How do you divide your time between taking care of a home and children, and writing? Do you plan your writing sessions in advance?

I solved that problem by waking up earlier than everyone else. I love to write in the early morning, when it’s still dark and the world is quiet. It’s as if I’m the only person alive and I’m doing exactly what I want to do.

What is the best writing advice you’ve ever received?

You can’t be a writer if you don’t write, so put in the time.
I think I saw that on the television.

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Multi-genre author, photographer, and fiber artist Kim McDougall enjoys writing for adults, young adults and children. She's the author of the novellas, Angel Venom and The Stone Beach, as well as various short stories in the dark fantasy and horror categories.  Kim is also the founder of the new, growingly popular Blazing Trailers, a site featuring book trailers and previews.

Thanks for this interview, Kim. You write both adult horror and sweet picture books for children. How do you switch modes when writing in these so totally very different genres? 

Well, I like to think that my 'voice' doesn't change much, even if the subject matter does. My stories tend to have a lyrical or old-fashioned tone. I've always been fascinated by the darker side of emotions and what drives people to extremes. This is how I started writing. But I'm a curious person by nature and I love animals, so children's fiction gives me an outlet for these types of stories. 

Tell us a bit about your horror and dark fantasy stories and novels? 

I read a lot of submissions guidelines for magazines and it struck me as odd that many fantasy editors say "No vampire stories." I love vampires, but I realize that they have been done to death (pardon the pun). Still, this inspired me to write a series of vampire stories that I could slip by those editors. I've written four so far, and they've all been picked up for publication. The most recent one is "Black Bet's Home for Toothless Vampires," a dark, humorous tale in this month's Necrotic Tissue Magazine. The editor of Necrotic tissue said he didn't even like vampire stories, so he was impressed with this one. 

The others are "Luminari" which is an exploration of how far one man will sink for the love of a vampire. This is available at Eternal Press.

"The Raft" is a psychological fantasy in the old-style, about a two men adrift at sea. One of them believes the other is a vampire. This is in the latest Twisted Tails III anthology, Pure Fear from Double Dragon. The last one is coming out in 2009 in the next Twisted Tails anthology. It's called "Megan's Baby," and is the darkest of all. I also have a novella from Double Dragon called Angel Venom. This is a dark fantasy about man who goes into the wilds of Frontier to convert the savages to his religion, but finds his faith under fire instead. It has all the grandest themes: Love, war, religion and angels that bite. You can read excerpts and see the trailers for all my stories at my site www.kimmcdougall.com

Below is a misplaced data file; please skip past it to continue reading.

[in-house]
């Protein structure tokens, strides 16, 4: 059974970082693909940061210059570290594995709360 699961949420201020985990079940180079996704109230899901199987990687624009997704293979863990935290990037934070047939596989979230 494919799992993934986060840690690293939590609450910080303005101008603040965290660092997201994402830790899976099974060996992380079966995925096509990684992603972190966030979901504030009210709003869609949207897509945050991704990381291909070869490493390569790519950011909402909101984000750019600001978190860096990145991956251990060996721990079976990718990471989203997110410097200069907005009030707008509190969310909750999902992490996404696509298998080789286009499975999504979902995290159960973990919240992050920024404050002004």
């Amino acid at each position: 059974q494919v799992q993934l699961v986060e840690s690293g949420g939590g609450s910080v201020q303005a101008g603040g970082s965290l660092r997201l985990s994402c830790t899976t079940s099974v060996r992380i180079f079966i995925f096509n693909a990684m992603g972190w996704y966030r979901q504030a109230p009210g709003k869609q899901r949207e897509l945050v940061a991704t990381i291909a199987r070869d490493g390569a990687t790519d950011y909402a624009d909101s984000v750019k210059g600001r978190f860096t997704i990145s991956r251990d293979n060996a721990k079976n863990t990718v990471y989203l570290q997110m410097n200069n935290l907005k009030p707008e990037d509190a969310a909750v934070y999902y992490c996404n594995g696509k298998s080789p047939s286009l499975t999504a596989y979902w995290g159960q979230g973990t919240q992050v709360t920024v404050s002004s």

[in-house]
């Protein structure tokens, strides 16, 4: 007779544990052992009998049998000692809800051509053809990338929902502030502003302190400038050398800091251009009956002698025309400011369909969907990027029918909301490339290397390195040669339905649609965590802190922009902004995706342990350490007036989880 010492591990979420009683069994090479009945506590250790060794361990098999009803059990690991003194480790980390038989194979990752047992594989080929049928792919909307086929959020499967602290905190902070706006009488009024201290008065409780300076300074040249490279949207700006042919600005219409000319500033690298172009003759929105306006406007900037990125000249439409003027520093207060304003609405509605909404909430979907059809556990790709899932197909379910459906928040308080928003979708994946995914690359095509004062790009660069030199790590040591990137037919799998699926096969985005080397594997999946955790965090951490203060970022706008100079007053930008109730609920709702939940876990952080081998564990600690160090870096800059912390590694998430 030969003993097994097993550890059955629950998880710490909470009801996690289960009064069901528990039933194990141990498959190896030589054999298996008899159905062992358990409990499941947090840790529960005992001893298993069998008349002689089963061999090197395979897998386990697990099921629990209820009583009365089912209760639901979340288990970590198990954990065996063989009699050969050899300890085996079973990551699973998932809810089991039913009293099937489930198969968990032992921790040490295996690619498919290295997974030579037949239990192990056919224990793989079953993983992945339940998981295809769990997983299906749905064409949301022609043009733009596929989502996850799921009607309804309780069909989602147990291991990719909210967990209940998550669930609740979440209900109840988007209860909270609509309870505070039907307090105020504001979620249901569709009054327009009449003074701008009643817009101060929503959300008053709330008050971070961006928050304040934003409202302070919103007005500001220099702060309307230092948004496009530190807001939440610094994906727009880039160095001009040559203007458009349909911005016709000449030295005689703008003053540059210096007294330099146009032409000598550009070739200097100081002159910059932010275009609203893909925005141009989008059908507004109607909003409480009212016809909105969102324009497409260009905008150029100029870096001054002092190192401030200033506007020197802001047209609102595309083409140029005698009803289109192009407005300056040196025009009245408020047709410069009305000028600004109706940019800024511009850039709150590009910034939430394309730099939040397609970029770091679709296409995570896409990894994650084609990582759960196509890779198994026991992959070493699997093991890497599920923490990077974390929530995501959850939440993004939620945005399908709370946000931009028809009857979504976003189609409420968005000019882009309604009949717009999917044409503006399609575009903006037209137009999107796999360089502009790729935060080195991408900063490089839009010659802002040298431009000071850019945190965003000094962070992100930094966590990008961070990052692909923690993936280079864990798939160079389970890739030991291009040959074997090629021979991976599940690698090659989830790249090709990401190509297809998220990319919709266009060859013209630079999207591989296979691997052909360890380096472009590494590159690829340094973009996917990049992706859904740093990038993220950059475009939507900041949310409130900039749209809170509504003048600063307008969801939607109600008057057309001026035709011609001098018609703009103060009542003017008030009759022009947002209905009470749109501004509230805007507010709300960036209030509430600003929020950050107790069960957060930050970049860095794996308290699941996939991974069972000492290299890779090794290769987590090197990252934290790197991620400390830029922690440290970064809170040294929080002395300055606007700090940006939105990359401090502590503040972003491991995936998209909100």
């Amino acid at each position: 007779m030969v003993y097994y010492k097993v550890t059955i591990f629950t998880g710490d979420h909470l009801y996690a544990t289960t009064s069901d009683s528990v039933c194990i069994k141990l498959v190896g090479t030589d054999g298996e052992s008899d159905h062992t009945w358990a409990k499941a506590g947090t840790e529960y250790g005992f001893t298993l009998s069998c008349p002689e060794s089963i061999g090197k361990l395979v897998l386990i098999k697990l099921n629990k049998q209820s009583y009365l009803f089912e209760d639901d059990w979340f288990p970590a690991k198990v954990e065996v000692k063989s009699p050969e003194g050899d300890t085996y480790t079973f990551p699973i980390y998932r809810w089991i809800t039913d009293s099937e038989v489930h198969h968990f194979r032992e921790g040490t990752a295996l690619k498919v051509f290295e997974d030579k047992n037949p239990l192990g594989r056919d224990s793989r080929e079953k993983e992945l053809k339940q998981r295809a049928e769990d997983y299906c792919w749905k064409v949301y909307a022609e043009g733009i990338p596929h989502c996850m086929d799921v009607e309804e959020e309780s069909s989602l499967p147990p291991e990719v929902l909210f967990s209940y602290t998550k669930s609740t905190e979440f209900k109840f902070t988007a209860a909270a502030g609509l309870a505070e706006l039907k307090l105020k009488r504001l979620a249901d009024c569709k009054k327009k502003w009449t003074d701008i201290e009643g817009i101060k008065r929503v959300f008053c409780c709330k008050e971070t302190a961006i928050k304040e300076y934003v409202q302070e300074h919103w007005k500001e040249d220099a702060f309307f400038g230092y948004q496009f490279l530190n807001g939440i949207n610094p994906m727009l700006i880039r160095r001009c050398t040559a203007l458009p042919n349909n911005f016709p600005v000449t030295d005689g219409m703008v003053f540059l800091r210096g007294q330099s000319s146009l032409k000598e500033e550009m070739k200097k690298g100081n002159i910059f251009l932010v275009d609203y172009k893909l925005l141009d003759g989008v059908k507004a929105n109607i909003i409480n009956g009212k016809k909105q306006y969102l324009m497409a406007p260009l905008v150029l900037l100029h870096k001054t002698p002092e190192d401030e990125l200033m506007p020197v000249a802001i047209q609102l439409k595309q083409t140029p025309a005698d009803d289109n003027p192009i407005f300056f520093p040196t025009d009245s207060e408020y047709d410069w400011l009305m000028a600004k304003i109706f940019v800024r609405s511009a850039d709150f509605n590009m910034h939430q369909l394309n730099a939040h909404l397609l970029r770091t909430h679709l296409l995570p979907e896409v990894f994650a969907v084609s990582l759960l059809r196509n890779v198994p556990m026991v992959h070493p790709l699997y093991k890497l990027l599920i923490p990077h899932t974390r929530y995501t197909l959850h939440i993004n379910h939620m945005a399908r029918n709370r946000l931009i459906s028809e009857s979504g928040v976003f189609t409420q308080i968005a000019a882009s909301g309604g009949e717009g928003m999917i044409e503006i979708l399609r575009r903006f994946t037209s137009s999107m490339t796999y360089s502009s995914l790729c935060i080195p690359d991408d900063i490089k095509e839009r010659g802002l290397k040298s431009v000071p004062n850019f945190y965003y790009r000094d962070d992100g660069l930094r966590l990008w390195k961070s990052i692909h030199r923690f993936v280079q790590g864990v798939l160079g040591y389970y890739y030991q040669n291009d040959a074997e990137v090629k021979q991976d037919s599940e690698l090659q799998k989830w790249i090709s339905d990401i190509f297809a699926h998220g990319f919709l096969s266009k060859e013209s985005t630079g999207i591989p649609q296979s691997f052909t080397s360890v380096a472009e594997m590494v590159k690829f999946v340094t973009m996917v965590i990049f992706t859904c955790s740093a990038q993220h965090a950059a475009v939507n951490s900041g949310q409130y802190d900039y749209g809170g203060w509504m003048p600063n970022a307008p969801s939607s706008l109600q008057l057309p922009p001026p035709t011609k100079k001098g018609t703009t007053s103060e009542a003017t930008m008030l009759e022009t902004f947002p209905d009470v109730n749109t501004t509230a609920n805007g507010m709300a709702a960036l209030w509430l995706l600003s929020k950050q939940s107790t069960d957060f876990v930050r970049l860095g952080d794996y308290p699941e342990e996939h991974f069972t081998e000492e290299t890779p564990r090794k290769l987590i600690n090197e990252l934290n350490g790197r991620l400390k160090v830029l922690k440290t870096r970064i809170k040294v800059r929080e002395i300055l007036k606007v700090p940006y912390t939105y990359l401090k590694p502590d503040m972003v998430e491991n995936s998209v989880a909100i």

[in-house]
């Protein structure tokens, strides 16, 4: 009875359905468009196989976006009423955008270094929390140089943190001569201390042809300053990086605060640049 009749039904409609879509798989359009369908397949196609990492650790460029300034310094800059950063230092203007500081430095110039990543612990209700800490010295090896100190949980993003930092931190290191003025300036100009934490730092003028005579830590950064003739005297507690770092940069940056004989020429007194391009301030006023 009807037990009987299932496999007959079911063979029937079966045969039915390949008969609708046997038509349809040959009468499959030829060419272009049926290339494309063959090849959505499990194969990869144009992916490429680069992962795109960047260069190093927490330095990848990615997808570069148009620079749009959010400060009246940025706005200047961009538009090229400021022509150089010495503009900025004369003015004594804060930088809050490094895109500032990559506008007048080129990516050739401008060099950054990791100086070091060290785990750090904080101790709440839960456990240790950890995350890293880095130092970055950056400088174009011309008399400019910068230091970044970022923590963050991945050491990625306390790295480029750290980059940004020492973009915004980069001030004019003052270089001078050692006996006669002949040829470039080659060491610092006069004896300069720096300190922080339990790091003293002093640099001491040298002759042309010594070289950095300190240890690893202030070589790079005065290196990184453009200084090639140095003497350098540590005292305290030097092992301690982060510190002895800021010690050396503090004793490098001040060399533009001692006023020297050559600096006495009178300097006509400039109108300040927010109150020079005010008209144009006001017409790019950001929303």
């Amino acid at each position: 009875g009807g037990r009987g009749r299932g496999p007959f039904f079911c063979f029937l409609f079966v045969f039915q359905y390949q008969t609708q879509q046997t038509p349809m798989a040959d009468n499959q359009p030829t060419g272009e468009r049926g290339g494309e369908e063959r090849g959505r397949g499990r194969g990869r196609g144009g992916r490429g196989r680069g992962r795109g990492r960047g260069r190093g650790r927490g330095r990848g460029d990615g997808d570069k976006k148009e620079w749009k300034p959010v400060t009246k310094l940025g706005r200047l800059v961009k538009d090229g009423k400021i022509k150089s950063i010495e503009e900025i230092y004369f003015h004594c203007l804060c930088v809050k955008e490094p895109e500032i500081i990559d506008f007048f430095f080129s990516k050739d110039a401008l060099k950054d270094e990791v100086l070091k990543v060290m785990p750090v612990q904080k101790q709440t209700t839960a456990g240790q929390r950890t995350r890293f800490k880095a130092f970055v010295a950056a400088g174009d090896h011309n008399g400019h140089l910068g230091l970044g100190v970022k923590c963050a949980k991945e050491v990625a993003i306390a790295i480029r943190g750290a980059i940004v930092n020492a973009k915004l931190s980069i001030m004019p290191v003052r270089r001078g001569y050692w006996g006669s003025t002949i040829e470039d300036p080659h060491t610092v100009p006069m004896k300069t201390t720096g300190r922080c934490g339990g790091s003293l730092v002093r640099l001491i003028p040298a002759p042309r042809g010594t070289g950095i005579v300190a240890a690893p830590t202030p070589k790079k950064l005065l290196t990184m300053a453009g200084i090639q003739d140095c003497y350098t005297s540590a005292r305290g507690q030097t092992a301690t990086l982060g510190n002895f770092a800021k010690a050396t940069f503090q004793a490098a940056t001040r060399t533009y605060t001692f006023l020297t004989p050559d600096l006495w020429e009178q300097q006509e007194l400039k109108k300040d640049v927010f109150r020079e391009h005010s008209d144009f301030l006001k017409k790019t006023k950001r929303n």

Do you read horror? Who are your favorite authors? 

I read more dark fantasy than horror, but I like Clive Barker. My favorite would be Neil Gaiman. His children's fiction is quite frightening too. Coraline was a great novel, but too scary for my daughter so I read it myself. I also love Edgar Allen Poe. When I read his stories, I can imagine him next to the fire, reading them aloud to a rapt audience. 

What is the scariest novel you've ever read? 

Something Wicked This Way Comes, by Ray Bradbury. I read it as a teen and I couldn't sleep for weeks. I reread it later, and thought it wasn't so scary after all. Perhaps, it was because this was my first exposure to horror fiction. The scariest movie I ever saw was Pan's Labyrinth. A wonderful story, but shockingly violent and frightening. The violence is not random, however. It is inherent to the plot and the character development.  

How much violence is too much violence in a YA horror novel?